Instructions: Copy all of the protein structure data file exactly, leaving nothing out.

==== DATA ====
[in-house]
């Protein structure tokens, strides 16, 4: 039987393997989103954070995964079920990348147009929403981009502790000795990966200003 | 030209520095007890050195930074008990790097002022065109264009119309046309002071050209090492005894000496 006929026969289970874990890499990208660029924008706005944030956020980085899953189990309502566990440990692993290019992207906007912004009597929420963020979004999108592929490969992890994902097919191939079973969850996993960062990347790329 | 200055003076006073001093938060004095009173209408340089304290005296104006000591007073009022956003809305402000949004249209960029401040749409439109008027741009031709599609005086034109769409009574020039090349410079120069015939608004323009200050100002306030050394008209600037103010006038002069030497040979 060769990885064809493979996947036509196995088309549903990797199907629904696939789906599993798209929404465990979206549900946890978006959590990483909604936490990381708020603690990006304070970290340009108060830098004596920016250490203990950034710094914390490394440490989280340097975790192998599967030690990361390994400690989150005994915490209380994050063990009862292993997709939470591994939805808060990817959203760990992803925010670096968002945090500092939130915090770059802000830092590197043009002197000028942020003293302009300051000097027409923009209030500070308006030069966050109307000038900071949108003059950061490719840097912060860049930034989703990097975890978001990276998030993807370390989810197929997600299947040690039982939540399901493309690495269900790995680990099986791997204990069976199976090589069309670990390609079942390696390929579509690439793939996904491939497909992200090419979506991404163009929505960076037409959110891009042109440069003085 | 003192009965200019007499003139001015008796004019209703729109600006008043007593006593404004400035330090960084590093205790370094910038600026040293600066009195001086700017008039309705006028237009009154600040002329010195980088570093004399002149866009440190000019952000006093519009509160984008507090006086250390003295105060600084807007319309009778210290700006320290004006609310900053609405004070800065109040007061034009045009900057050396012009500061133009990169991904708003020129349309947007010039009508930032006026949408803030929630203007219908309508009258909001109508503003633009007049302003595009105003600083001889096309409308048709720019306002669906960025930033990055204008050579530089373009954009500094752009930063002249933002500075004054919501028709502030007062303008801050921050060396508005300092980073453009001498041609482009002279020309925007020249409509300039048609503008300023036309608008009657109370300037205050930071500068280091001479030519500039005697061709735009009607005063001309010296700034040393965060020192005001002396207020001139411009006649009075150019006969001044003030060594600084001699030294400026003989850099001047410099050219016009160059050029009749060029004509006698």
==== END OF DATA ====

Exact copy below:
[in-house]
């Protein structure tokens, strides 16, 4: 039987393997989103954070995964079920990348147009929403981009502790000795990966200003 | 030209520095007890050195930074008990790097002022065109264009119309046309002071050209090492005894000496 006929026969289970874990890499990208660029924008706005944030956020980085899953189990309502566990440990692993290019992207906007912004009597929420963020979004999108592929490969992890994902097919191939079973969850996993960062990347790329 | 200055003076006073001093938060004095009173209408340089304290005296104006000591007073009022956003809305402000949004249209960029401040749409439109008027741009031709599609005086034109769409009574020039090349410079120069015939608004323009200050100002306030050394008209600037103010006038002069030497040979 060769990885064809493979996947036509196995088309549903990797199907629904696939789906599993798209929404465990979206549900946890978006959590990483909604936490990381708020603690990006304070970290340009108060830098004596920016250490203990950034710094914390490394440490989280340097975790192998599967030690990361390994400690989150005994915490209380994050063990009862292993997709939470591994939805808060990817959203760990992803925010670096968002945090500092939130915090770059802000830092590197043009002197000028942020003293302009300051000097027409923009209030500070308006030069966050109307000038900071949108003059950061490719840097912060860049930034989703990097975890978001990276998030993807370390989810197929997600299947040690039982939540399901493309690495269900790995680990099986791997204990069976199976090589069309670990390609079942390696390929579509690439793939996904491939497909992200090419979506991404163009929505960076037409959110891009042109440069003085 | 003192009965200019007499003139001015008796004019209703729109600006008043007593006593404004400035330090960084590093205790370094910038600026040293600066009195001086700017008039309705006028237009009154600040002329010195980088570093004399002149866009440190000019952000006093519009509160984008507090006086250390003295105060600084807007319309009778210290700006320290004006609310900053609405004070800065109040007061034009045009900057050396012009500061133009990169991904708003020129349309947007010039009508930032006026949408803030929630203007219908309508009258909001109508503003633009007049302003595009105003600083001889096309409308048709720019306002669906960025930033990055204008050579530089373009954009500094752009930063002249933002500075004054919501028709502030007062303008801050921050060396508005300092980073453009001498041609482009002279020309925007020249409509300039048609503008300023036309608008009657109370300037205050930071500068280091001479030519500039005697061709735009009607005063001309010296700034040393965060020192005001002396207020001139411009006649009075150019006969001044003030060594600084001699030294400026003989850099001047410099050219016009160059050029009749060029004509006698």